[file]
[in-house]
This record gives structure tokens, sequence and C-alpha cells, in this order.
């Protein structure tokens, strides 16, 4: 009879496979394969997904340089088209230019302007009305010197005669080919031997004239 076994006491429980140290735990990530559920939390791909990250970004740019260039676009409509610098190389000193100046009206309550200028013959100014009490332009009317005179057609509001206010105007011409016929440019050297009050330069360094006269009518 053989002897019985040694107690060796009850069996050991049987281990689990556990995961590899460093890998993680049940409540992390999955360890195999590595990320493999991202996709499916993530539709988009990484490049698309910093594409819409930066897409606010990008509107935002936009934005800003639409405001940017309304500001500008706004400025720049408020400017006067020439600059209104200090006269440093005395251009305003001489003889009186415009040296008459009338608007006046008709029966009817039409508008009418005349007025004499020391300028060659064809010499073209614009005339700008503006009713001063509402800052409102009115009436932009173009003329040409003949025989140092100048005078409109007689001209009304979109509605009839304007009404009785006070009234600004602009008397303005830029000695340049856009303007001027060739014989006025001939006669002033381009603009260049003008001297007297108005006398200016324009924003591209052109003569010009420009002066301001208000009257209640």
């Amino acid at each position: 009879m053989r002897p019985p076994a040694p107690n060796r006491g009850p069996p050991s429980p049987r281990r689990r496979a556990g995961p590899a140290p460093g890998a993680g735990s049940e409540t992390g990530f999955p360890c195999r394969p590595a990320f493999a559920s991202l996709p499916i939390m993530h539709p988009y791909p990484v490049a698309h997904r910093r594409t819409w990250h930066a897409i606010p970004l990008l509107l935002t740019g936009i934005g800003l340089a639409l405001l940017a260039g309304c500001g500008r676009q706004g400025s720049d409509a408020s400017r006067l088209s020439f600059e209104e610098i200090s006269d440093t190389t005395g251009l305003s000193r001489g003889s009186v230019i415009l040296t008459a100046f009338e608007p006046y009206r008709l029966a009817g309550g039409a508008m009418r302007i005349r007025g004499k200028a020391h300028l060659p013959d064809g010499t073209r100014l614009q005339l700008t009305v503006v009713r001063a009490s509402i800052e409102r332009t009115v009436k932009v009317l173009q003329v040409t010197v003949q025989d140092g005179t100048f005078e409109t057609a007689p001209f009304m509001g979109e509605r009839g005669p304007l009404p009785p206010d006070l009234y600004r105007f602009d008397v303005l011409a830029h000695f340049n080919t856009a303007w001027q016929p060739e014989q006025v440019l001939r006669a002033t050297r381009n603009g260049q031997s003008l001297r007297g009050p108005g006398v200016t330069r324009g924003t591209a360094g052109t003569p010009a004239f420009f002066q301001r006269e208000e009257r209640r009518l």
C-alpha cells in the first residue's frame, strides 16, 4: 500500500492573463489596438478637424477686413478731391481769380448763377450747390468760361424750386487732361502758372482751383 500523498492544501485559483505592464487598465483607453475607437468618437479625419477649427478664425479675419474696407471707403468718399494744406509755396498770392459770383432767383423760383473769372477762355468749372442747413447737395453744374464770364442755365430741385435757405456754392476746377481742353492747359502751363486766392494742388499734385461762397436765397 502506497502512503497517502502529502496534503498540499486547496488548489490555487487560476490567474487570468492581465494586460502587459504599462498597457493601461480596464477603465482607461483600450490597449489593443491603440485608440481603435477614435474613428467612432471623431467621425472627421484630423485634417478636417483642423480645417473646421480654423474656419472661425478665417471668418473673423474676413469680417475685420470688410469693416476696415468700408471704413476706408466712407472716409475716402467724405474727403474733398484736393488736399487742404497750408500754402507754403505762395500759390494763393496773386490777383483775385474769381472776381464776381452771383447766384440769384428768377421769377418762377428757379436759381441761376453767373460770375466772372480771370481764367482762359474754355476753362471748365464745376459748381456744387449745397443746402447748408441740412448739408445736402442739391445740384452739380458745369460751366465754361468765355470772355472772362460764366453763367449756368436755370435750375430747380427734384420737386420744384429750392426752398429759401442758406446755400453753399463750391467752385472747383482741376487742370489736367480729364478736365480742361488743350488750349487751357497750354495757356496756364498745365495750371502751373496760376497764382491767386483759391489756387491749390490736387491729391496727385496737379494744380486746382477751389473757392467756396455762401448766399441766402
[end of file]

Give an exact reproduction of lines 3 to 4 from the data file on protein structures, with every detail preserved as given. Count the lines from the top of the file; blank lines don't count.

């Protein structure tokens, strides 16, 4: 009879496979394969997904340089088209230019302007009305010197005669080919031997004239 076994006491429980140290735990990530559920939390791909990250970004740019260039676009409509610098190389000193100046009206309550200028013959100014009490332009009317005179057609509001206010105007011409016929440019050297009050330069360094006269009518 053989002897019985040694107690060796009850069996050991049987281990689990556990995961590899460093890998993680049940409540992390999955360890195999590595990320493999991202996709499916993530539709988009990484490049698309910093594409819409930066897409606010990008509107935002936009934005800003639409405001940017309304500001500008706004400025720049408020400017006067020439600059209104200090006269440093005395251009305003001489003889009186415009040296008459009338608007006046008709029966009817039409508008009418005349007025004499020391300028060659064809010499073209614009005339700008503006009713001063509402800052409102009115009436932009173009003329040409003949025989140092100048005078409109007689001209009304979109509605009839304007009404009785006070009234600004602009008397303005830029000695340049856009303007001027060739014989006025001939006669002033381009603009260049003008001297007297108005006398200016324009924003591209052109003569010009420009002066301001208000009257209640």
């Amino acid at each position: 009879m053989r002897p019985p076994a040694p107690n060796r006491g009850p069996p050991s429980p049987r281990r689990r496979a556990g995961p590899a140290p460093g890998a993680g735990s049940e409540t992390g990530f999955p360890c195999r394969p590595a990320f493999a559920s991202l996709p499916i939390m993530h539709p988009y791909p990484v490049a698309h997904r910093r594409t819409w990250h930066a897409i606010p970004l990008l509107l935002t740019g936009i934005g800003l340089a639409l405001l940017a260039g309304c500001g500008r676009q706004g400025s720049d409509a408020s400017r006067l088209s020439f600059e209104e610098i200090s006269d440093t190389t005395g251009l305003s000193r001489g003889s009186v230019i415009l040296t008459a100046f009338e608007p006046y009206r008709l029966a009817g309550g039409a508008m009418r302007i005349r007025g004499k200028a020391h300028l060659p013959d064809g010499t073209r100014l614009q005339l700008t009305v503006v009713r001063a009490s509402i800052e409102r332009t009115v009436k932009v009317l173009q003329v040409t010197v003949q025989d140092g005179t100048f005078e409109t057609a007689p001209f009304m509001g979109e509605r009839g005669p304007l009404p009785p206010d006070l009234y600004r105007f602009d008397v303005l011409a830029h000695f340049n080919t856009a303007w001027q016929p060739e014989q006025v440019l001939r006669a002033t050297r381009n603009g260049q031997s003008l001297r007297g009050p108005g006398v200016t330069r324009g924003t591209a360094g052109t003569p010009a004239f420009f002066q301001r006269e208000e009257r209640r009518l």